excerpt is from a long article about the early years of TV along the border in our area. There was a race who got their transmitting tower up first (Pembina won by a day...), and some called KCND a "bargain basement" station. Maybe so, but they did the best they could with the budget they had, and for many kids growing up then - myself included - we will be forever indebted to Channel 12 Pembina for the hundreds of amazing old Hollywood films they showed on Saturday and Sunday afternoons (not to mention Saturday night's "Chiller Thriller"!!)
In 1956, a group of investors associated with a Grand Forks radio station won permission from the U.S. Federal Communications Commission to construct a new Channel 12 TV station in the tiny border town of Pembina, N.D.
Their goal, however, wasn’t to serve Pembina and the sparsely populated surrounding area. It was to serve Winnipeg audiences, 100 kilometres to the north, and hopefully make some money satisfying Canadians’ insatiable appetite for American TV programming.
The station was slow to get to air, though. It wasn’t until early 1959 — nearly three years after they were awarded the licence — that the serious work of building studios and erecting a tower got under way. Now with a second Winnipeg station under construction at Polo Park, it became urgent for the Pembina operation to finally get up and running.
Thus began a mad race between the owners of Channel 7 and Channel 12 — which would become better known as CJAY-TV and KCND-TV later in the year — to beat the other station to air.
“The idea of KCND was to come into the (Winnipeg) market as the second station, but in the interim the licence was granted to CJAY, so they were building at the same time,” former KCND-CKND employee Dorothy Lien told the Winnipeg Free Press in 1989.
“It was a great race between the stations to see who would get their tower up [first],” she recalled. “I remember driving down to Pembina in September of 1960 to watch our antenna being mounted, and then driving back to Ste. Agathe to see that they were at the stage of getting theirs up, too.”
On Sunday, Nov. 6, 1960, Winnipeggers noticed a test signal coming in from Pembina on Channel 12. On Monday, Nov. 7, the half-finished station went on air at 6 p.m. with a limited program selection, owing to the fact that the station was literally not yet connected to the ABC and NBC networks from which it would obtain most of its programming.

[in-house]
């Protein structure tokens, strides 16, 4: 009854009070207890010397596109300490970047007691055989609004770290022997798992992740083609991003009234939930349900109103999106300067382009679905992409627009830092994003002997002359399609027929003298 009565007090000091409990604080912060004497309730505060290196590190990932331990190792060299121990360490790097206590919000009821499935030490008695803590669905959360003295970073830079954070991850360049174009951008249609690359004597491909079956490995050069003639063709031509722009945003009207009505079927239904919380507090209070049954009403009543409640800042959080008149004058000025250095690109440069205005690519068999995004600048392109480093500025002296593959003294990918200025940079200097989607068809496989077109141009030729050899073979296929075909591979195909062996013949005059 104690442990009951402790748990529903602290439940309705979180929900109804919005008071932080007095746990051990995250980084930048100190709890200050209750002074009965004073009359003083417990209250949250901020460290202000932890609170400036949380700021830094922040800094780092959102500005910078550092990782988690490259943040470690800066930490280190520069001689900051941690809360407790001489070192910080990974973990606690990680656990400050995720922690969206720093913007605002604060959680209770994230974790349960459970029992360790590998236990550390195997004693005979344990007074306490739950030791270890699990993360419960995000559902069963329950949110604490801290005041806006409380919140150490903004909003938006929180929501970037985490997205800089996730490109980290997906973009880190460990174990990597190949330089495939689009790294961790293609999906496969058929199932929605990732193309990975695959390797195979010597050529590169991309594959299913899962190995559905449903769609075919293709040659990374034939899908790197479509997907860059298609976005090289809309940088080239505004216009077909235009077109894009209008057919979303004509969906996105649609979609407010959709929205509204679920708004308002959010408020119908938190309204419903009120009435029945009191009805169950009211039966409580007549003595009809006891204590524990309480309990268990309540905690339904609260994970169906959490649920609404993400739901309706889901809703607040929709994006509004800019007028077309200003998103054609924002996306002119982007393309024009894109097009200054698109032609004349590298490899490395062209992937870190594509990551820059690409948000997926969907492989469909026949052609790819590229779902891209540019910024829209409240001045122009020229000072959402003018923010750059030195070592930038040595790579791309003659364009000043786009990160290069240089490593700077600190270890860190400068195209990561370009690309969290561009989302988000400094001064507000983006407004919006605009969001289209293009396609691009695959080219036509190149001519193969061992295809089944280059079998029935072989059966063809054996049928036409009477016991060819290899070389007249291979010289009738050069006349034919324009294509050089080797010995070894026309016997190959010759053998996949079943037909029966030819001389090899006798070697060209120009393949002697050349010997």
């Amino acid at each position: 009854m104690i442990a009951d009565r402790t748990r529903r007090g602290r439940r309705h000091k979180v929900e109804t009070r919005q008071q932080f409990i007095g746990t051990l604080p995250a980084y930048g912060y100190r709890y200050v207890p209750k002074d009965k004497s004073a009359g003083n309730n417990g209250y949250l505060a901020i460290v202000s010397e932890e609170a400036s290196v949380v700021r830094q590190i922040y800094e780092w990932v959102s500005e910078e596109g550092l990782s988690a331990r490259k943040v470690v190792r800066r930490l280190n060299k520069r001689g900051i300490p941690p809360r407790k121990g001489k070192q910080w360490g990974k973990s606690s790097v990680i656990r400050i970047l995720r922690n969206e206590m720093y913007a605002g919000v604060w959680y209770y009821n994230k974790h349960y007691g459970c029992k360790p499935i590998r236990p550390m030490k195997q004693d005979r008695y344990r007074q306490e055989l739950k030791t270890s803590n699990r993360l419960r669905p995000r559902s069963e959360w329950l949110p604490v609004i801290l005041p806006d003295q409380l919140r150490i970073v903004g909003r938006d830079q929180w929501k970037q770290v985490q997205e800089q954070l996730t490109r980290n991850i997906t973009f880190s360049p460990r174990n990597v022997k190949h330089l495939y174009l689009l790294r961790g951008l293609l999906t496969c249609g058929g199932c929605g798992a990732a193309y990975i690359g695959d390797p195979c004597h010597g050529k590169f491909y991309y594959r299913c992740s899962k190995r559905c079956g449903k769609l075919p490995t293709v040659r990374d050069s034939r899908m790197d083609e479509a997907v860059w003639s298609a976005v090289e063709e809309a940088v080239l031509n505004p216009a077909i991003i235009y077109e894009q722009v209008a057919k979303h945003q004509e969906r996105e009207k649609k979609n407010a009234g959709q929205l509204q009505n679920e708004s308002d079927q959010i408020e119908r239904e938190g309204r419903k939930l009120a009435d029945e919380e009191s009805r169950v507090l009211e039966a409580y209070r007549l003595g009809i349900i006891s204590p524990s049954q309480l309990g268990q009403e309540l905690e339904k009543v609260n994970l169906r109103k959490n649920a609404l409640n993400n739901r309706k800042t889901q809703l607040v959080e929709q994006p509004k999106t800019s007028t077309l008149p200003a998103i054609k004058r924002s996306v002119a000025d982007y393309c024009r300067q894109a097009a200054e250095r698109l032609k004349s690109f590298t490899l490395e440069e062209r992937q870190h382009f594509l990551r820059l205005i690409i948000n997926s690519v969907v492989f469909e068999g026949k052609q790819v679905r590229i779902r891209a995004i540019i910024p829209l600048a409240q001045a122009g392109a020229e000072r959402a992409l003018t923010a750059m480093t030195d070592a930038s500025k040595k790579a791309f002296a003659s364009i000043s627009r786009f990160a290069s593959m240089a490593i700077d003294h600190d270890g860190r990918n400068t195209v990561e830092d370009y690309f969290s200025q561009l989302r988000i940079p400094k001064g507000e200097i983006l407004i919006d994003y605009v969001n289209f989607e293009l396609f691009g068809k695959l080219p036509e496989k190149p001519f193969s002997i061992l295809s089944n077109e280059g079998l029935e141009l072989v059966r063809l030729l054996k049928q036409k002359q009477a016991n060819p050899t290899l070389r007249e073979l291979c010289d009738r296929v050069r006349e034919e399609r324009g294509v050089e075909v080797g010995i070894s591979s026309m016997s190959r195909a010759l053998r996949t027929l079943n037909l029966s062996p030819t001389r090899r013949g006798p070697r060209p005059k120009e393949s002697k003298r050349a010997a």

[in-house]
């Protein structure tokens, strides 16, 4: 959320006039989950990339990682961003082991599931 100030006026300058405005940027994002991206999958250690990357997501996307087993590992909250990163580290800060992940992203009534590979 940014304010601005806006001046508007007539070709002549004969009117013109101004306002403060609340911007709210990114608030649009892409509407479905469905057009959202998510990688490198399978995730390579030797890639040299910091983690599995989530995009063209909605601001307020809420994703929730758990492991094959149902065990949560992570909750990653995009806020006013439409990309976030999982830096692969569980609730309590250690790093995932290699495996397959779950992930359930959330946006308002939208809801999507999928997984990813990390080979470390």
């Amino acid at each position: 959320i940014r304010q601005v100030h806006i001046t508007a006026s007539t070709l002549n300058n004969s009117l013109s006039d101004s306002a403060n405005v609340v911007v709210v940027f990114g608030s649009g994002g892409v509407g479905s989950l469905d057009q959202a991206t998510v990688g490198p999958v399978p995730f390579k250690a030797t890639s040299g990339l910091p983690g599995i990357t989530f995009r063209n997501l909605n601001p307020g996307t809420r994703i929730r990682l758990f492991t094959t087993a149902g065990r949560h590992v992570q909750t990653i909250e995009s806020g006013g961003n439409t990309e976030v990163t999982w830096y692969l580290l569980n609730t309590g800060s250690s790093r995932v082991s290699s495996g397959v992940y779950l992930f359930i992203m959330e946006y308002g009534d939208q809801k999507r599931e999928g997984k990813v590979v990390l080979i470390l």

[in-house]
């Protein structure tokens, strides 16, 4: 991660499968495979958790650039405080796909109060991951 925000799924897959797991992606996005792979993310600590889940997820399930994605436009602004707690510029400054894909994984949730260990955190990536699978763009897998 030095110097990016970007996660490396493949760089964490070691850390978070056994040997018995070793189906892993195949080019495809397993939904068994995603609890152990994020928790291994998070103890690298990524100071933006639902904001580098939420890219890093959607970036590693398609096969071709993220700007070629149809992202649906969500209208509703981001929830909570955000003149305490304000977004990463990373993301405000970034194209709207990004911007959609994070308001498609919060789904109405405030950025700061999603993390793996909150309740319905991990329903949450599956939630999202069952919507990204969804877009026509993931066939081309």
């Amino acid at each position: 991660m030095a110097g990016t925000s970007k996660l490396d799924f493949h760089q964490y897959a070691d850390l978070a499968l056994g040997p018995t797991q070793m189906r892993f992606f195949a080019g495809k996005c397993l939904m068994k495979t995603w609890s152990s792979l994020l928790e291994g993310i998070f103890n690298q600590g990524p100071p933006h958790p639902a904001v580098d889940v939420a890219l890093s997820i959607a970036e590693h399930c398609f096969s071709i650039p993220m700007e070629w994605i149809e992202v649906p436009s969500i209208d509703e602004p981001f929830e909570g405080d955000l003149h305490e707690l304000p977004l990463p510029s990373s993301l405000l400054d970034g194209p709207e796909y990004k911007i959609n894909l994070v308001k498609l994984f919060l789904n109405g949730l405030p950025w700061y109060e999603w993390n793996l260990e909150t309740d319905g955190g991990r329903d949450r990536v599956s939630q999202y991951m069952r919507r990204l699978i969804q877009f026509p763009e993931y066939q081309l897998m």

Given that the only other option in Winnipeg was to watch the CBC station, viewers weren’t exactly choosy.
Five days later, at 5:30 p.m. on Saturday, Nov. 12, 1960, CJAY-TV Channel 7 signed on from a brand-new studio next to Polo Park Shopping Centre.
Though CJAY had lost the race to air, it still had a decided advantage over its cross-border rival.
“We had very low power and very poor microwave [linking the station to the networks],” Lien told the Winnipeg Free Press in 1989. “We really didn’t make an impact for about six years. People didn’t have the antennas to bring in Channel 12.”
KCND had been modeled after KVOS-TV, a small outlet in Bellingham, Wash., just across the border from Vancouver, which discovered that there was big money to be made in buying programs at low Bellingham rates and selling advertising at high Vancouver-Victoria rates.
The practice was controversial, given that KVOS was at times selling advertising on programs for which a B.C. broadcaster had supposedly purchased “exclusive” rights; but it also made KVOS one of North America’s most profitable TV stations for a time.
But there was a critical difference between KVOS and KCND.
KVOS’s transmitter was only 70 kilometres from central Vancouver and just 45 kilometres from Victoria, close enough to put a strong and clear “Grade-A” signal into those communities, as it still does today.
KCND’s transmitter was 100 kilometres from central Winnipeg. Its “Grade-A” signal only went as far north as Niverville, beyond which ground clutter and weather tended to interfere with reception.
Given that there were no cable systems in Winnipeg at the time, it was an oversight on the part of the station’s owners that threatened to bankrupt the station.
“Our signal was never as strong in Winnipeg as our engineers thought it would be,” lamented Boyd Christenson, an early KCND announcer and program host who was interviewed by the Winnipeg Free Press in the mid ’80s.
“We weren’t getting the dollars we needed out of Winnipeg to sustain the station,” Christenson said, describing the station’s financially troubled early years.
The station’s fortunes dramatically improved after the arrival of cable TV in Winnipeg in the late ’60s.
KCND’s survival in the early years was no doubt driven by the fascination that many Manitobans had for the glamour of Kennedy-era America and a yearning for something different on their screens, which led to a cult following in Winnipeg.
“KCND was strictly bargain basement,” former Winnipeg resident Greg Klymkiw wrote in a June 2010 article for the Electric Sheep web site. “Though to kids, tired of fiddlers from Newfoundland and joyful Canucks winning useless pen and pencil sets on stupid Canadian TV, KCND was… AMERICA!”
“I kind of fell in love with KCND-TV Channel 12,” a commentator named Rob wrote to The View from Seven in November 2010. “For some reason the channel 12 logo was very cool!”
“My dad’s bedroom TV had only local stations, but he got channel 12 by installing an interior Channel 12 Antenna… sometime in ’71 or ’72 but we weren’t allowed to use his TV. My younger brother used to sneak in there and watch reruns of ‘Lost in Space’ at 6 PM while my dad was working evenings,” Rob wrote.
“Sometimes my dad called us to his bedroom to watch ‘Chiller Thriller’ at 10:30 PM Saturday night,” he added, referring to the station’s popular Saturday night horror movies.